Meet Tom Mould Please provide 2-3 sentences about yourself (where you work/go to school, hobbies) I am a professor of Anthropology and Folklore at Butler University. Outside the classroom, my favorite way to unplug is to lose myself backpacking for days at a time, or in a good book. What is it about PLC’s work that appeals to you? I love the mission of the PLC to situate peace and justice at the center of everything we do. Working with youth as well as adults helps ensure that the work PLC does is introduced early, and reiterated throughout our lives. After all, working towards peace, equity, and justice is an on-going process that requires constant effort and vigilance. I also appreciate that so much of the work is process and strategy driven. PLC’s work is eminently applicable and relevant. Sometimes in higher ed we can get caught up in abstract principles that are important to consider but difficult to apply. PLC puts research to practice in powerful, useful ways that never lose sight of the very real, very complicated, and very flawed world we live in without ever losing hope that we can make that world a better, more just place to live. What kind of work are you doing with PLC? I’m new to the board and still finding my way around, but I’m part of the Culture, HR and Equity group working on the strategic plan to
Meet Bernard Mickle Please provide 2-3 sentences about yourself (where you work/go to school, hobbies) Chicago Native who is an Indy transient. Proud graduate from Indianapolis Public Schools. Took my talents to Indiana University, where I graduated with a degree in Social Work. I have served over 15 years in urban community engagement work. Currently serving as the Office of Public Health & Safety Chief Violence Reduction Officer, Program Manager. My hobbies are hanging out with my wife and 2 children, working out and getting time with my friends. What is it about PLC’s work that appeals to you? PLC diversity/inclusivity work that engages in prevention appeals to me the most. Being that I was impacted by the work of PLC as an elementary student truly played a part in changing my life as a young person. What kind of work are you doing with PLC? I want my personal and professional experiences to serve as an asset to our board. With that being said, I hope to impact programming and be a connector for PLC. Can you tell us a memorable experience or something you have learned during your time with PLC? Being that I am new, my most memorable experience was the board orientation. Learning more in depth about PLC and all the work that we are doing was amazing. PLC has been a change agent that has proved its value in how it adapts and changes
Kay Tawney "About 8 years ago, I retired from the healthcare field. My time is spent reading, gardening, travelling, and enjoying the birds who come to my feeders. In this time of conflict in our country and in the world, PLC's mission as a catalyst for peace, equity and justice is severely needed. I am proud to do my part in small ways that help administration contribute to that cause. It's been wonderful to watch spring unfold at Eagle Creek." Kay, Peace Learning Center thanks you for helping us strive towards our mission.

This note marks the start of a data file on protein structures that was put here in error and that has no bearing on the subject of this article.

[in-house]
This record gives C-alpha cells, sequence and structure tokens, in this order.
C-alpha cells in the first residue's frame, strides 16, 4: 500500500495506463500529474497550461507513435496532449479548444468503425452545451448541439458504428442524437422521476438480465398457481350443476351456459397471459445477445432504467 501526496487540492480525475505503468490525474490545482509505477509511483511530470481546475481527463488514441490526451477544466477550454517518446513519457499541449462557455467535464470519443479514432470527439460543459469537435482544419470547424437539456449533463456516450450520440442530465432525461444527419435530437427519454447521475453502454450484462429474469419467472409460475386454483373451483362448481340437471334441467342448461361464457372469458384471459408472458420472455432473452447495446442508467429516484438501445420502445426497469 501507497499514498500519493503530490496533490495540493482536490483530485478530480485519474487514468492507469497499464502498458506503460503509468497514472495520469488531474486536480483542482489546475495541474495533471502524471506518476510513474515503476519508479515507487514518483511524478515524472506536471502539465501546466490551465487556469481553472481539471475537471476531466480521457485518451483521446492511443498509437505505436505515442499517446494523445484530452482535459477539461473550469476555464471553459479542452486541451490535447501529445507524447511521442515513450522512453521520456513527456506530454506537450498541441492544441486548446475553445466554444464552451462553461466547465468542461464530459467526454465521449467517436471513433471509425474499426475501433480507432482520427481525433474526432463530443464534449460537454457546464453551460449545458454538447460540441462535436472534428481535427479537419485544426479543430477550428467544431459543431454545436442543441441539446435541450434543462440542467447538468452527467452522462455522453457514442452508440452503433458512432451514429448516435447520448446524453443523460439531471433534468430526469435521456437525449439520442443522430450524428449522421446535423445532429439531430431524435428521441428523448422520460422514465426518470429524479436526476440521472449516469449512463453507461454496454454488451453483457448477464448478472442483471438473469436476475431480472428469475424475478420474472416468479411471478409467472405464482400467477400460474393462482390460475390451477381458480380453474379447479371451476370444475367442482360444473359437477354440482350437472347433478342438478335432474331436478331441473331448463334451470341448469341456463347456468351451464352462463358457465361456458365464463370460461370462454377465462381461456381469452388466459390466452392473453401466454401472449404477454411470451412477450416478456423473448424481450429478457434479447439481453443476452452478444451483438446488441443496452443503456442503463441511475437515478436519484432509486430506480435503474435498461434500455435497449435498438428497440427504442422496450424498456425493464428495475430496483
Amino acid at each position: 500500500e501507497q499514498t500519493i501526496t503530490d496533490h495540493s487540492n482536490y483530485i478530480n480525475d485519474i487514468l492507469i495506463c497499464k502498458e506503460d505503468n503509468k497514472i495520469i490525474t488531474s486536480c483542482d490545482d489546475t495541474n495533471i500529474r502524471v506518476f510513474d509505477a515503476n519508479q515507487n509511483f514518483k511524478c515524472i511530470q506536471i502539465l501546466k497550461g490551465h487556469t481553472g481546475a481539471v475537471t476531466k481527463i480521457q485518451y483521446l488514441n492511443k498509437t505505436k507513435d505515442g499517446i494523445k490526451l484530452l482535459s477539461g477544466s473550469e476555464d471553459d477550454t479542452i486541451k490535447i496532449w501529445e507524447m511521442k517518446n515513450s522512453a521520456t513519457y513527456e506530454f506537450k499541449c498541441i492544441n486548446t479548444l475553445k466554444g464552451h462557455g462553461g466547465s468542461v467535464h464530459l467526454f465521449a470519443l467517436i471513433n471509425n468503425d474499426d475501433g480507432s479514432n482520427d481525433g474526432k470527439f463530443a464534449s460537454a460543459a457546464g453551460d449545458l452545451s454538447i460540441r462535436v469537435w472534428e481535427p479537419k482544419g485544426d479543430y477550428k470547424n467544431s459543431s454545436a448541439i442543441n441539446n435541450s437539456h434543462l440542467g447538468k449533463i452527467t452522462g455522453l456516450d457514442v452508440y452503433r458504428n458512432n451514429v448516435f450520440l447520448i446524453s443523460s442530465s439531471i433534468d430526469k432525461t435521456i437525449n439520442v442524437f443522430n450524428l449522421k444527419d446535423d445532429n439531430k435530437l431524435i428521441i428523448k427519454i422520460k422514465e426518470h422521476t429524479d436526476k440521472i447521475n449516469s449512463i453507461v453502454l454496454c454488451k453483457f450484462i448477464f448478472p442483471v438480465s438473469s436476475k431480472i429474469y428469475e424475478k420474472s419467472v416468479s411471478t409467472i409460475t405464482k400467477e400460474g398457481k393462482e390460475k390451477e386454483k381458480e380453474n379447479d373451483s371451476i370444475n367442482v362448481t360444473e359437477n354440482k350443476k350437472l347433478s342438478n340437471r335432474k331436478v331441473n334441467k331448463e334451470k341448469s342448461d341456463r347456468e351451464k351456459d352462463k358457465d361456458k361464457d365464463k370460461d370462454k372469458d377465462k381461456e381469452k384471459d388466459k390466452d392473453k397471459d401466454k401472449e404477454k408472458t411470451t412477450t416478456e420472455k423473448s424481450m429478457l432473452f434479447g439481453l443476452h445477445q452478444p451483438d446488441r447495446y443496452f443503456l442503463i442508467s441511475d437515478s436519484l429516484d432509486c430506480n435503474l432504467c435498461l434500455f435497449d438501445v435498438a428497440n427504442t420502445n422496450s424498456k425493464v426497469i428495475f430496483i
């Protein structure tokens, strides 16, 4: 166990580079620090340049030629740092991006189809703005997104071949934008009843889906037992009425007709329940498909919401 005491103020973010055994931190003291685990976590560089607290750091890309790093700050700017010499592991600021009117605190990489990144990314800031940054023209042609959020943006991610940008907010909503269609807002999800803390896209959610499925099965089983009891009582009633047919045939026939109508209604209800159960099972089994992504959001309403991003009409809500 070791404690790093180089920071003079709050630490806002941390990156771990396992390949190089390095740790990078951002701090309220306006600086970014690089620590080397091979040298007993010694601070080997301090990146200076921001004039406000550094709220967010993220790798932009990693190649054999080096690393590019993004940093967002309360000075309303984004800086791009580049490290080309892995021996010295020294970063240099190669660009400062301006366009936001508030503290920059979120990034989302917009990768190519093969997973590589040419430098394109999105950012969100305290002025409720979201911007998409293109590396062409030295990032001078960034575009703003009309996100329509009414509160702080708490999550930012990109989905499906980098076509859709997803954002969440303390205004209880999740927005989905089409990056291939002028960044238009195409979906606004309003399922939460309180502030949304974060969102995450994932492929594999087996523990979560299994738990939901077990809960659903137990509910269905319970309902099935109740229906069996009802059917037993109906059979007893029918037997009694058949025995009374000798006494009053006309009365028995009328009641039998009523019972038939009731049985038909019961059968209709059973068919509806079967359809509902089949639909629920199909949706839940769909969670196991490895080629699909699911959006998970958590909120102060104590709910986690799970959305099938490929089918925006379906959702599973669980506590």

Meet Robin G. Jackson, M.A. Please provide 2-3 sentences about yourself (where you work/go to school, hobbies) I am a Doctoral Candidate in Urban Education Studies, in the IUPUI School of Education. I am also a Doctoral Research Assistant at the Midwest & Plains Equity Assistance Center (MAP Center). My current hobbies include binging true crime/horror shows, documentaries, and podcasts. You know. To relax. What is it about PLC’s work that appeals to you? My own work with the MAP Center involves assisting in providing technical assistance to state and local education agencies across a 13-state region—which encompasses guiding our partners through developing antiracist and anti-oppressive practices to better serve all students, but minoritized students in particular. PLC’s work is in this wheelhouse, which is what drew me in. I appreciate the ongoing work PLC is willing to do to ensure they are honoring its vision of becoming an anti-racist organization. Anti-racism is a journey, not a destination. I believe this sentiment is understood, lessons are learned and internalized, and the discomfort is welcomed. What kind of work are you doing with PLC? I have been a board member since Spring 2019. I bring with me criticality and a repository of equity-centered resources—both that have been afforded to me through my Doctoral training, in conjunction with an immersion in scholarship and technical assistance at the MAP Center. Can you tell us a memorable experience or something you have learned
Meet Vicki Rubio I've lived in Indianapolis for about 14 years and really appreciate the community I've built here. I work for Citizen University as a Program Manager. I get joy out of reading, exploring, and gardening, particularly with native plants. What is it about PLC's work that appeals to you? One of the things that drew me to PLC was the internal work the organization has and continues to undertake to implement anti-racist practices and policies. That internal work is so important for an organization that is working with schools and other community members and groups to advance equity and justice. What kind of work do you do with PLC? I'm currently serving as secretary of the board and also serve on the finance committee. In these roles, I support planning for our monthly board meetings and help provide financial oversight. Can you tell us a memorable experience or something you have learned during your time at PLC? I have learned about the impact that restorative justice and social-emotional learning practices can have in schools. Teachers are building critical skills for engaging with students through PLC workshops. Students are learning about how to manage conflict effectively and how to build a better classroom community with their peers. This work is so vital to building a stronger, more peaceful Indianapolis.